India’s attitude towards the issue of the right of selfdetermination of the people of Jammu and Kashmir stiffened more and more This led to a war which India launched against Pakistan on September 6, 1965 It was brought to an end on September 22, as a result of the UN Security Council’s resolution, requiring the two countries to resolve the Kashmir dispute peacefully The Tashkent Declaration (1966) also called upon the two countries to meet ”at the highest and other levels on matters of direct concern to both countries” and thus recognised the Jammu and Kashmir Dispute between the two
But afterwards the Indian Government leaders started proclaiming that the ”Kashmir State” had acceded to India and that the Kashmir issue had become old and that whatever had happened there could not be now undone, that the UN Resolutions on plebiscite in Jammu and Kashmir were now dead letters
A new factor then came into play in the Kashmir Dispute It was the Soviet support to Indian annexation of Kashmir, which the Soviet leaders expressed in many ways, such as the use of veto in the Security Council whenever Pakistan raised the issue of implementing its Resolutions on the question of plebiscite of the people of Kashmir This encouraged, the Indian Government leaders who began to assert that (i) ”Kashmir State” Assembly had accepted the accession of its ”State” to India, and therefore,

Kashmir had become an (”integral part”) of India (n) that the UN Resolutions of

1948 and 1949 have become now too old, out-dated and obsolete, and (in) that what had happened in the Indian-Occupied Kashmir could not now be undone, etc So they claim that the right of self-

determination of the Kashmiri people has become obsolete and the Kashmir issue closed for ever.
These claims of the Indian leaders are as baseless as they false. The right of self-determination of the people of Jammu and Kashmir, enshrined in the UN Resolutions, is not only an inalienable right of the Kashmiri people, but is also an international right which never lapses with time. Furthermore, the pronouncements by the Assembly of India-held Jammu and Kashmir have no affect whatever on the UN Resolutions which remain binding on India and Pakistan till they are implemented.
Furthermore, in spite of all the pleas and postures of Indian leaders and of Indian diplomacy, Kashmir issue is a very much alive. Even the Indian victory in East Pakistan in 1971 could not make Pakistan to accept Indian stand on it. According to the Simla Agreement of 1972, both India and Pakistan declared that ”the representatives of the two sides will meet to discuss further the modalities and arrangements for the establishment of durable peace and normalisation of relations including-a final settlement of Jammu and Kashmir”. So the Kashmir dispute is still an issue to be settled by peaceful means. The Kashmir’s led freedom fighting is morally and diplomatically supported by Pakistan.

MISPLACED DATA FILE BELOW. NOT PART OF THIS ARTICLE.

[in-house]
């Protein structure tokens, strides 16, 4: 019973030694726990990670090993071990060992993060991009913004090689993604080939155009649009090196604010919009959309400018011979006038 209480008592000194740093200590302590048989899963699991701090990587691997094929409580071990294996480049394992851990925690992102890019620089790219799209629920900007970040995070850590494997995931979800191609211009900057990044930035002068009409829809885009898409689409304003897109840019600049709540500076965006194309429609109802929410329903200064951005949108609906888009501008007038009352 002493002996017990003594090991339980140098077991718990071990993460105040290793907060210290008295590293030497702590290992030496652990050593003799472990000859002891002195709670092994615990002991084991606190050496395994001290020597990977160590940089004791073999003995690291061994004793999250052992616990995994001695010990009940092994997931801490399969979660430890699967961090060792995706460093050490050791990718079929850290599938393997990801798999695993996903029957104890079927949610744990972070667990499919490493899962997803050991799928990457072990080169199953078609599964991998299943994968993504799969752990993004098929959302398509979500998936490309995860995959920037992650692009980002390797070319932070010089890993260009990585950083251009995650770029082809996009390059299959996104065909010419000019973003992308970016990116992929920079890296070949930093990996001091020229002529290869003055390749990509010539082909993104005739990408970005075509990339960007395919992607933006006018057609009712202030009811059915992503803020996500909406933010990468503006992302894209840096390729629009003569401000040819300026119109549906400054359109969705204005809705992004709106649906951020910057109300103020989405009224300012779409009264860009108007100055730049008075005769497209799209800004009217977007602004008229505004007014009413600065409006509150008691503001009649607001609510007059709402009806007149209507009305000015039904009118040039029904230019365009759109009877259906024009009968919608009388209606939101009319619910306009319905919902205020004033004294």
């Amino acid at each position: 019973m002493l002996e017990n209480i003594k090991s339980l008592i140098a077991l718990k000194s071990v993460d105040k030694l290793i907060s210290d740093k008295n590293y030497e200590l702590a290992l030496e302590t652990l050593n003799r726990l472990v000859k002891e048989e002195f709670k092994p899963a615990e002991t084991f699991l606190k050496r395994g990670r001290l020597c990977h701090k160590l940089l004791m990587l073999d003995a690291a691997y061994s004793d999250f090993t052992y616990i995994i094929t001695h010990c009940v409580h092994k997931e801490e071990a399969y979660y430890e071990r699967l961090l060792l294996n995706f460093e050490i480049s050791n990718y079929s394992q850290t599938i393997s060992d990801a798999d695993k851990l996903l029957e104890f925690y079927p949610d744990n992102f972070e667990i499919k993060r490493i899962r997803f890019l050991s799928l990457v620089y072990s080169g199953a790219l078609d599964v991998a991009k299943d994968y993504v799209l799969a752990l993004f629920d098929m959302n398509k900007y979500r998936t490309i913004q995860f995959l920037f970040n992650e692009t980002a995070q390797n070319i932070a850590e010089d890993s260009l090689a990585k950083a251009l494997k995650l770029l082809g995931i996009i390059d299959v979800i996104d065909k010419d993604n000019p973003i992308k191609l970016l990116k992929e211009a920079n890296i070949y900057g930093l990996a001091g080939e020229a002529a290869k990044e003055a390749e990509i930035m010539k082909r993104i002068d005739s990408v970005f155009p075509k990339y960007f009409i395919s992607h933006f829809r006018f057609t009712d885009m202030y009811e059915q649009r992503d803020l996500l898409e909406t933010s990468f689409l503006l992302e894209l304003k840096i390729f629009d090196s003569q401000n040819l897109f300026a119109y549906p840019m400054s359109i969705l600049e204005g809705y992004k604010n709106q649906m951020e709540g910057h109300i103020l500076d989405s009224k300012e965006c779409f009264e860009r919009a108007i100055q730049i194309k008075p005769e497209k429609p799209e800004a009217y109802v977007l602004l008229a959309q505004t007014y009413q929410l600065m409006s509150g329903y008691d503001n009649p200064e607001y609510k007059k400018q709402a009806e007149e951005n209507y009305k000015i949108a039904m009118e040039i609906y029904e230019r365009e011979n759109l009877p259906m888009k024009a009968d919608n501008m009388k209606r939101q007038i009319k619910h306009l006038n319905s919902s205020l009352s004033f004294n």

Siachen Dispute: India has opened a new front against Pakistan It is its occupation of the Siachen Glacier. Siachen is a huge glacier, lying to the west of the Korakorums, the land of the glaciers. It was a part of the disputed territories or Kashmir which had always been within Pakistan’s side of the line of control. In 1962 the Indian Prime Minister, Jawaharlal Nehru, had acknowledged that it was in Pakistan’s control and this remained the case throughout the 1965 and 1971 Indo-Pak wars. The Simla Accord of 1972 had also declared that the two sides, Pakistan and India, would not disturb the actual line of control of the two parties till the Kashmir Dispute is settled. Nevertheless India will leave no stone unturned to harm Pakistani interests.
As Siachen is a bitterly cold and barren area, covered with perpetual ice and swept by strong cold winds, Pakistan did not occupy it militarily. However, in 1984, the Indian forces stealthly moved into it and occupied the cold and windy heights of Siachen. India thus took up a new position hostile to Pakistan. It is a dear indication of Indian expansionist designs. It led to troop clashes. Pakistan proposed in 1985 that the two forces should be withdrawn from the area and the old line of control should be restored. India has, however, rejected Pakistani suggestion of demilitarising Siachen.

Instead, it now claims that Siachen is an integral part of India. The Indian Prime Minister, Rajeev Gandtii, on February 15,

1988, said that India would not vacate an inch of land in Siachen Glacier. The Indian Minister of State for Foreign Affairs said that
India viewed the Siachen issue in the light of the American pledge to continue arms assistance to Pakistan even after the withdrawal of Soviet troops from Afghanistan. Naturally, with Indian postures, no headway could be made in subsequent talks over Siachen between India and Pakistan Mr. Rajeev Gandhi, on 23 April 1988, again said that three conditions had to be met before relations with Pakistan could be normalised: Pakistan had to abandon its ”nuclear pretensions”, had to ” meddling in India’s internal matters” and give up its ”hostile postures in Siachen. This has remained Indian position even after the Musharrafs Government which is trying to establish peaceful and friendly relations between the two countries. In the joint press conference of both the Indian and Pakistani Prime Ministers at Islamabad in July, 1989, Mr. Rajeev Gandhi declared that ”Siachen is a complicated affair which cannot be easily resolved.” Thus India remains in occupation of Siachen.